Monday, 18 August 2008
Sunday, 17 August 2008
Nearly all our carrots however have died off. We're not sure what's happened to them. And the spuds don't seem to be dooing too well either. I suspect part of the patch we sowed with seed potatoes was too wet. We are thinking of putting in a pond on the wet patch. We have lots of frogs on the allotment so I'm sure they'll welcome a pond (and we want the frogs to stay as they eat lots of bugs). A pond would also be a useful way to store rainwater. We have no water supply on the allotment, though given the amount of rain we have had recently, we haven't had to do any watering for weeks. If it weren't for the rain, we would have to bring water over.
Saturday, 16 August 2008
Thursday, 14 August 2008
So, get a large clean bucket (I think the one I used last night was about 20 litres). Pick one carrier bag full of fresh elderflower bunches. (Be prepared to get odd looks from neighbours if you pick it in the streets of London - people there seem to think food grows on supermarket shelves, not on trees and bushes so you tend to get funny looks when picking wild foods).
Fill the bucket with cold water and add the elderflower. Then add the juice and grated rind of 8 lemons. After this, add 3 kg of sugar (yes 3 kg - this stuff is sweet and also needs sugar to brew). Then add 2 table spoons of white vinegar. If like me you completely forgot to buy white vinegar, search your cupboards to find that half used bottle of red wine vinegar left over from making chutneys last year. Add 2 tablespoons of vinegar to the bucket (after this you find a half used bottle of white wine vinegar left over from last year which you completely forgot about but don't panic! Although red wine vinegar is the wrong colour, it still does the job just as well. And given the quantity of water used, the discolouration disappears quickly anyway - well here's to hoping!).
Give it all a good stir and then put the lid on the bucket. Occasionally lift the lid off to smell the fragrance of elderflower.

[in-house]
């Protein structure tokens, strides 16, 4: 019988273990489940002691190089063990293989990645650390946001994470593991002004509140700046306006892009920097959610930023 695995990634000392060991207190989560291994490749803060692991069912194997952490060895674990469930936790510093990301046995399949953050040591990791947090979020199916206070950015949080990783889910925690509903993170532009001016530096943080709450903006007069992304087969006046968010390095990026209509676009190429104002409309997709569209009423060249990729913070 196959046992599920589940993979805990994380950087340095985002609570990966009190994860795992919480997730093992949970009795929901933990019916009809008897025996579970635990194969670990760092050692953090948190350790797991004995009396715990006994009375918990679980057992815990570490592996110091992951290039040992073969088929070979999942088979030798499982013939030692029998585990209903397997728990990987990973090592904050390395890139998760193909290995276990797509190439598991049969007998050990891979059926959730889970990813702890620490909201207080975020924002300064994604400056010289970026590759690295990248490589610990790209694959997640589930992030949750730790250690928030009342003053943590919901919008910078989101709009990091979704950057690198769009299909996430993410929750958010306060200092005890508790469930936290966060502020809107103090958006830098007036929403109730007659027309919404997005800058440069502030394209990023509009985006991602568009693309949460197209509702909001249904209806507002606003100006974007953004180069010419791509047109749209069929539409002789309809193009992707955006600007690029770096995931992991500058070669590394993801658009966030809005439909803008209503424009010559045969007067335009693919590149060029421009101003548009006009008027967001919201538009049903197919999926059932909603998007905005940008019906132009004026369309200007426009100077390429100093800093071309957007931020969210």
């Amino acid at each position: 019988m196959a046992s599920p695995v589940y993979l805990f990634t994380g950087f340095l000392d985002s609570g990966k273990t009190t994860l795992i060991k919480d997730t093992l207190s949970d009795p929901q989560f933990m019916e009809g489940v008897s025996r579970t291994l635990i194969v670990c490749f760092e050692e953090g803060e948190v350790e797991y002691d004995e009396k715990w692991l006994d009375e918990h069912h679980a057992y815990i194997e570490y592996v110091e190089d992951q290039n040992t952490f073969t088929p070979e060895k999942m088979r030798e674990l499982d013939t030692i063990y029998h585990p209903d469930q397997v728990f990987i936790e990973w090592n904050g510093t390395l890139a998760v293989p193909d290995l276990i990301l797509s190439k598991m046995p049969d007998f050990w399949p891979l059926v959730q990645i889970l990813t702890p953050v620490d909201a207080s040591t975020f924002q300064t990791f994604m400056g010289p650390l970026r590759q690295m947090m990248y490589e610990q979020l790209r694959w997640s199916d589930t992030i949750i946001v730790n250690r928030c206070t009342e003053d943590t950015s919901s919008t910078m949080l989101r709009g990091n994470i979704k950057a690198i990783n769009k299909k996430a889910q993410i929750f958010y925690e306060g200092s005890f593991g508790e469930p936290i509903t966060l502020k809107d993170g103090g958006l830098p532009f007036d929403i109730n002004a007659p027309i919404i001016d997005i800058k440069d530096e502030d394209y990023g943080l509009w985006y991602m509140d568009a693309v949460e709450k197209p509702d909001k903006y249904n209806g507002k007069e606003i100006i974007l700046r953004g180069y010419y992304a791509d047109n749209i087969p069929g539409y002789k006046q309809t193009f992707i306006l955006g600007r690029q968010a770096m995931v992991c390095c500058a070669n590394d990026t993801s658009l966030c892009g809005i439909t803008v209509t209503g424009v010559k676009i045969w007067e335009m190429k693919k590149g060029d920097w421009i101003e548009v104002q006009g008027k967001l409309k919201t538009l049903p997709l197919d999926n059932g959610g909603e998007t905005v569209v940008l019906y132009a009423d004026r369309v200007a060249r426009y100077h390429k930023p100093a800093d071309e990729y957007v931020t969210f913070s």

Leave to stand for two days, stirring occasionally (especially when you want to sniff the fragrance). Then strain and pour into clean, reused Cava or champagne bottles carefully collected at work or from that event I went to in the Lords Whips Office. Do not add yeast! Adding yeast is bad bad bad! Unless of course you want to experience the whole of you champagne brewery self detonating. We discovered this to our costs a few years ago when all 12 bottles of champagne we had made exploded in the wardrobe where we had left them to brew. It was a rather dry year after that. Elderflower self ferments in the right circumstances so adding yeast simply turns these into highly unstable timebombs.
So, having corked the bottles, put wire cages over the top. If you don't, kiss goodbye to your champage. The corks will be blown out with an explosive force that is sure to empty the entire contents of the bottle over the floor.
Leave bottles on their side to brew in a cool room, cupboard, garden shed or garage. You can start drinking it after 10 weeks. Enjoy. This stuff is lovely.
And of course, we paid good money to buy the food in the first place. Fruit is one type of food that is amongst the most common to be thrown away.
There's no need to throw away fruit just because it is looking a bit bashed, gone too soft or looks past its best. One of the best uses for fruit that would otherwise be thrown out is to make it into chutney.
So here is my next credit crunch cooking recipe: fruit bowl chutney.
There is no fixed recipe to this. But the following is what we used to make 10 jars of chutney over the weekend:
400g of raisins
200ml red wine vinegar
200g brown sugar
one teaspoon allspice
2 star anise
Chop the fruit and add to the pan with the raisins.
Stir and put some heat under the pan.
Add the all spice and star anise (not vital but adds that extra bit of spicey taste) and stir in. (You can add a bit of cinnamon bark if available)